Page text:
Slade had been folding their things back into the trunk.  He left Ellen’s traveling clothes in a neat stack in the very top of the trunk so she could change into them the first night out.  Forbid that she should visit Mrs. Coulter in her split skirt and tattered coat and man’s hat!  She was wearing her green dress and the heavy cloak over her shawl.  He had dressed in clean clothes with his neat jacket over the cream colored shirt and pants, but he kept his heavy coat with Ellen’s long one. By the time their breakfast had arrived they were ready to leave.

Slade asked the housekeeping maid who delivered their food to please send a message to the barn to have their horses harnessed and hitched to the wagon.  They would be out for them in about a half hour. 

They sat down for a good breakfast of fried ham and potatoes with stewed apples and fresh toast covered with butter.  Slade ate until he declared he wouldn’t need more until supper time. Raven gobbled his bread and ham with a side of potatoes before they knew it was gone.  Ellen wasn’t quite so greedy but she did enjoy the food as much as they did. 

Just before they left the room she thought to wrap the remainder of the bread loaf in a napkin.  Slade had gobbled all of the potatoes and onions but she made two sandwiches of the last two slices of ham.  Slade carried their trunk while Ellen brought the coats and her little bundle of bread and ham. 

They put their things in the wagon and with Raven standing grandly in the back, drove around to the front of the hotel where Slade stopped for a minute to go tell the manager they were leaving and pay their bill.

Their first stop was at Mrs. Coulter’s where Ellen picked up the two skirts she had ordered for One Who Laughs.  Then they went to the store for their supplies.  Ellen ordered things for their trip while Slade gave Senor Montalvo a list to fill out their winter supplies.  He drove the wagon with Raven guarding it around to the back loading area and came back to Ellen in the store.

“I think I should go around to the saddler’s shop.  Santos is making do with only two saddles and three bridles. Saddles are expensive for poor men with families. The men who are actually working the cattle use the saddles; the others are riding bareback.  Ramon, especially, needs good tack to train the yearlings.  And there’s other work to be done that requires a good saddle.   If we order two more and the bridles to go with them, we can have them delivered to Santos when they are finished.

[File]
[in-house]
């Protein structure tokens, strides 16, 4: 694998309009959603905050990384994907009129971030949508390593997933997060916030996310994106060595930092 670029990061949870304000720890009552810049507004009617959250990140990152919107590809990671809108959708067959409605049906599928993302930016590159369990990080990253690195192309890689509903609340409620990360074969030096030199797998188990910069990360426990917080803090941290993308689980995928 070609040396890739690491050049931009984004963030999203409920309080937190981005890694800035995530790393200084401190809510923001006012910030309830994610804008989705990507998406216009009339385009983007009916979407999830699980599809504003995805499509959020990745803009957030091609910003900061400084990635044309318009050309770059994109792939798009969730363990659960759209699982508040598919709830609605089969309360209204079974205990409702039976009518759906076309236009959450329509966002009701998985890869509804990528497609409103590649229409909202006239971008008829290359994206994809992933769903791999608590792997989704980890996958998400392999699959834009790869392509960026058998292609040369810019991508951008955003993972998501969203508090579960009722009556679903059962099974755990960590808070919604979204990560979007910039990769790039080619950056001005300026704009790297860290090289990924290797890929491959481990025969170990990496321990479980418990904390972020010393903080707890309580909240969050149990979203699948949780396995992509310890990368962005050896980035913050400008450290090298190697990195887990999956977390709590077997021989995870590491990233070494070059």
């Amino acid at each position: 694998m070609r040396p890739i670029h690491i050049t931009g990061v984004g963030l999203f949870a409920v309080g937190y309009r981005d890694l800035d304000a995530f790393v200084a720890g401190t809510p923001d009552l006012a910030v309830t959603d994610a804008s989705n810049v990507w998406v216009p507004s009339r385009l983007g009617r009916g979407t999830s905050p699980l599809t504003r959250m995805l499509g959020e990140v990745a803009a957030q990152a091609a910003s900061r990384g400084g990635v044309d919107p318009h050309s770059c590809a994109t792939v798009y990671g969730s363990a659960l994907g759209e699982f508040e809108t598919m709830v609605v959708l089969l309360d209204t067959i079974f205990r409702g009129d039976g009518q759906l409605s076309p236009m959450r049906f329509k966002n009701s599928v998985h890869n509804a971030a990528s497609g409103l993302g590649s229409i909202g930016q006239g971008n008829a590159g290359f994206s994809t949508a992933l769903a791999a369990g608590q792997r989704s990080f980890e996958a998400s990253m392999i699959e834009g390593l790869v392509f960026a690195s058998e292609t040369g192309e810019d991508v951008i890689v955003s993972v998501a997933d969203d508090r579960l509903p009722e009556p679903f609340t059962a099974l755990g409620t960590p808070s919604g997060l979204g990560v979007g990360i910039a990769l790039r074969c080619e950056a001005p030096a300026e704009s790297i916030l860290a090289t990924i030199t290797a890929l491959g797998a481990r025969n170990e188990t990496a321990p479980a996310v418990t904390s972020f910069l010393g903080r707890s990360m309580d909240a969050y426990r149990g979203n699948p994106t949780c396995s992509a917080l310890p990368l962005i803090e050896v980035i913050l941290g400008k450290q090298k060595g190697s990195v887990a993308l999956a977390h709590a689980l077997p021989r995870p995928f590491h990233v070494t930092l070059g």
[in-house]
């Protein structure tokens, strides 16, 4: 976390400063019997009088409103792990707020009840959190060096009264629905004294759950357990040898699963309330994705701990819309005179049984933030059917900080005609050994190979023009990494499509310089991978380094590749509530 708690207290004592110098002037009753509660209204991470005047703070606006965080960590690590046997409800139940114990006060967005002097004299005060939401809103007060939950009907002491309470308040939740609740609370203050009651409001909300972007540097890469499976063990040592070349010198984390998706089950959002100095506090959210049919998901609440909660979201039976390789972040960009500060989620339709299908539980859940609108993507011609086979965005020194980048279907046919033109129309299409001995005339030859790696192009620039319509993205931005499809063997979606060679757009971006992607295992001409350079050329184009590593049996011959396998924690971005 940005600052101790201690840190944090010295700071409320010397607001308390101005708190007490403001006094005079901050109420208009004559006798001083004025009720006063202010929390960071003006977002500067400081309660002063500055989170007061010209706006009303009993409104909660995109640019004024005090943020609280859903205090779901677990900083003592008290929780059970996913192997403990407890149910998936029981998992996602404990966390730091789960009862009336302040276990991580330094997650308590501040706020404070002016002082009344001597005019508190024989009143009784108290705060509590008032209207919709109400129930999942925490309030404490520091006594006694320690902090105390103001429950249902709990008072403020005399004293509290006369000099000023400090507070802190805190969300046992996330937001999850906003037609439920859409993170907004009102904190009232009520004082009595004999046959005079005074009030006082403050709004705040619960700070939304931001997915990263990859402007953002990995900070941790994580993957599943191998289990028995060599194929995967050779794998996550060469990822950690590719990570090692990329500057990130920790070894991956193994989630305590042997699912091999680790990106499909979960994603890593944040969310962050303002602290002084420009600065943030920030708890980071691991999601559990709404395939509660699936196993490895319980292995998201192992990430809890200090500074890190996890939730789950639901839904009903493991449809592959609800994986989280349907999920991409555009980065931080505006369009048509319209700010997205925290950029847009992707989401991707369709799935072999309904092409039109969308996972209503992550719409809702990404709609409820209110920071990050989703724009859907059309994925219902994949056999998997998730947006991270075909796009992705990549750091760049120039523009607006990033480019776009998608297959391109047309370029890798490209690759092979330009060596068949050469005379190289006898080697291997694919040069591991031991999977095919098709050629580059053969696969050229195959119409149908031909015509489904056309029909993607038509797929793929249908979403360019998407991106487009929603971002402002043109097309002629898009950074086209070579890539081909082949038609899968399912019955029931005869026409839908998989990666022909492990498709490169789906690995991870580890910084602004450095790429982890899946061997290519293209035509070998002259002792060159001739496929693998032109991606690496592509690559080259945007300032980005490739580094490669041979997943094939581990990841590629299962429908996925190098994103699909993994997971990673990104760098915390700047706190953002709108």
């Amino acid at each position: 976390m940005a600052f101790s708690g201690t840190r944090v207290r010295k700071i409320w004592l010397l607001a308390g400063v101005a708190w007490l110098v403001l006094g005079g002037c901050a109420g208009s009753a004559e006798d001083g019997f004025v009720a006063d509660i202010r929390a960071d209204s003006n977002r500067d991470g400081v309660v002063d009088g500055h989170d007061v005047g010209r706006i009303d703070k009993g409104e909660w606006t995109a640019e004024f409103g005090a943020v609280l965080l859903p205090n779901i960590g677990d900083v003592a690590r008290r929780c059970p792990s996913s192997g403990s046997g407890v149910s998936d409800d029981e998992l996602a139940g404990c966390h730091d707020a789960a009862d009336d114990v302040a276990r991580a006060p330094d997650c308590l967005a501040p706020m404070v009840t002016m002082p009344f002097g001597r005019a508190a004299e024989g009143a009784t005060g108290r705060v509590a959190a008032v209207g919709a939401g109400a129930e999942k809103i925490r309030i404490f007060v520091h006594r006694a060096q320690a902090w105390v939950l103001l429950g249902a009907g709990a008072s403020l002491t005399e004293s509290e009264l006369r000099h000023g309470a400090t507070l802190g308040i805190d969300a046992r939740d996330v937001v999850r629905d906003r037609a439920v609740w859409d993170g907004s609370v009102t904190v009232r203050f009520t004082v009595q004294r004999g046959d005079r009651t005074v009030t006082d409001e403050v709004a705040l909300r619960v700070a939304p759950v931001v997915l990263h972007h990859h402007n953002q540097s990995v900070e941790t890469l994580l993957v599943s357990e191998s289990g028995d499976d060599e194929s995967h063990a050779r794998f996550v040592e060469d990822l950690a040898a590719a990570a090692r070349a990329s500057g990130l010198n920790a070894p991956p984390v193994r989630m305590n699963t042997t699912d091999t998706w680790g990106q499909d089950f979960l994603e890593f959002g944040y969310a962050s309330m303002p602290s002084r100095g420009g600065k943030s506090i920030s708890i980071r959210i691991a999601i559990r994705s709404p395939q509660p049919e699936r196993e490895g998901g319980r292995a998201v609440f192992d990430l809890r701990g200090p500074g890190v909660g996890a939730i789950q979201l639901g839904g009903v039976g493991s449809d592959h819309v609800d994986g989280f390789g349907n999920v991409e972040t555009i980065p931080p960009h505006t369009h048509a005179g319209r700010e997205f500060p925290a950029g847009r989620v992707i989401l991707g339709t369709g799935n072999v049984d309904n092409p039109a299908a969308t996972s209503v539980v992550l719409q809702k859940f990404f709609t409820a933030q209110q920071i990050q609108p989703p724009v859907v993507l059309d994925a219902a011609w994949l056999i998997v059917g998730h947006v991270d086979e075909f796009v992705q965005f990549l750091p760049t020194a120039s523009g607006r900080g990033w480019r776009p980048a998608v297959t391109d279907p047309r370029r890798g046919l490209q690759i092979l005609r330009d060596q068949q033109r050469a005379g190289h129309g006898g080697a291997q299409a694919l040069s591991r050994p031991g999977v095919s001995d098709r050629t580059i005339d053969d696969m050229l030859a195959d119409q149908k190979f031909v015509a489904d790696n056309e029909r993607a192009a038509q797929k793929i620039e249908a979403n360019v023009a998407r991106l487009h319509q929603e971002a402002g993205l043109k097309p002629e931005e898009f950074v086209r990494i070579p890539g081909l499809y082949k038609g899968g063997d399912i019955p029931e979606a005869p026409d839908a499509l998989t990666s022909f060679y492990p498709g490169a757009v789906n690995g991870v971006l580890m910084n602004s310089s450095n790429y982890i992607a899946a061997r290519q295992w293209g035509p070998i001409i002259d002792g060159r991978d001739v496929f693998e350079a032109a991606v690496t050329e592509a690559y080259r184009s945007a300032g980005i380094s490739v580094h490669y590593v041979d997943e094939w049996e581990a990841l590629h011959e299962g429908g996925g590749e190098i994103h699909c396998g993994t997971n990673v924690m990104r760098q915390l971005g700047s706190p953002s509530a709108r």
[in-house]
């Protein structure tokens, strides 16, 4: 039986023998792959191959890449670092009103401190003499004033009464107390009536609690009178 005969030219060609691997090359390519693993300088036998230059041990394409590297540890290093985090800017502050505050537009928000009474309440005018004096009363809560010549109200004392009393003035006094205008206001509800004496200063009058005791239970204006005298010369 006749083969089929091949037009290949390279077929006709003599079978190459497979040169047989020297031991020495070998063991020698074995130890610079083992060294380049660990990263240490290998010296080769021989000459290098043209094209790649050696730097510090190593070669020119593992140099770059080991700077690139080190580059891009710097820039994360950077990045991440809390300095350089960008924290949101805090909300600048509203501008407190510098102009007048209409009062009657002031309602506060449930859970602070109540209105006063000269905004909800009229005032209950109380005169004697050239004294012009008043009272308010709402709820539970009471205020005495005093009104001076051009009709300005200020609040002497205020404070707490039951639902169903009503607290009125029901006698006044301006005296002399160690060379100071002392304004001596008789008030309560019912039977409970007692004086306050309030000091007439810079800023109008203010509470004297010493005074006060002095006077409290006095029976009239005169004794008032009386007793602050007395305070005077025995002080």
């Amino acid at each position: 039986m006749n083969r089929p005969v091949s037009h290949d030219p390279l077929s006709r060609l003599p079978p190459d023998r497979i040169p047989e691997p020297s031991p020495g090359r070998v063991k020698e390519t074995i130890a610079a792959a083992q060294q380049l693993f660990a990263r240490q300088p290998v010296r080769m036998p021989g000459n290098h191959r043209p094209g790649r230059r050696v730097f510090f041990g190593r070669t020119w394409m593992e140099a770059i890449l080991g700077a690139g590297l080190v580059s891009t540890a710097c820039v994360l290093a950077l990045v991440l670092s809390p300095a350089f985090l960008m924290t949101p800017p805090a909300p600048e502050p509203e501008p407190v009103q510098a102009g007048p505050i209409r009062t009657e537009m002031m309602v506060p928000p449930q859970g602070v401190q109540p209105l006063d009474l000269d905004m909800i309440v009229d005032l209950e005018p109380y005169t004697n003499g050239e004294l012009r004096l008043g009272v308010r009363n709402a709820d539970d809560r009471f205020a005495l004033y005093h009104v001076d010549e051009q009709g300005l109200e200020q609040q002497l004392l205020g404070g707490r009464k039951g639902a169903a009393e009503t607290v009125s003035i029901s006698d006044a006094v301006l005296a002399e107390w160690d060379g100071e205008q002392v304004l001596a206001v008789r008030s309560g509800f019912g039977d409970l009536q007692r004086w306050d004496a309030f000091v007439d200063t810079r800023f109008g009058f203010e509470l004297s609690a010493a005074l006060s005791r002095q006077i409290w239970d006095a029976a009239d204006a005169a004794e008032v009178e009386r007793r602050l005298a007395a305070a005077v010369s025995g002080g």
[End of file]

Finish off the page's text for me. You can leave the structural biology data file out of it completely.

“We have left him with a great deal of responsibility; the least we can do is make life a little simpler for him.  He and Manuela are good people.”

“You’re the rancher, Eli.” Ellen said.  “I’m depending on you to point out what needs to be done.  I would never have noticed the shortage of saddles—in fact, I didn’t.   I could tell you what is needed in the house if someone were to live there full time, but outside of that I have no idea about it.

“We can order the saddles while the supplies are being loaded. Where is the saddler’s shop anyway?”  Ellen grinned at him as she took his arm.

‘Wait,” she stopped suddenly.  “We had better go to the bank first and get some cash.  I see no reason to keep using our cattle money for Los Llanos.  In fact, my father would be pulling his hair at how loose and easy we’ve been with our “management of funds” so far.  When we get back to the store I’d better see if Mr. Montalvo happens to have a ledger book of some kind.”

They made their way across the street and turned up the way to go to the bank.  Once there they found the new manager to be a pleasant and efficient man.  He introduced himself as Howard Burton and offered to show them the records for the Aguilar accounts.  It turned out that the balance in the account somewhat more that the previous records had shown due to Ellington’s manipulations.  Ellen was pleased and so was Slade. 

They made their withdrawal and Slade was silent about the total until they were out of the bank when he protested the amount.  “The saddles aren’t going to cost that much, Ellie.  We didn’t need the extra three hundred dollars.  We are fine with money for operating expenses and for living on.”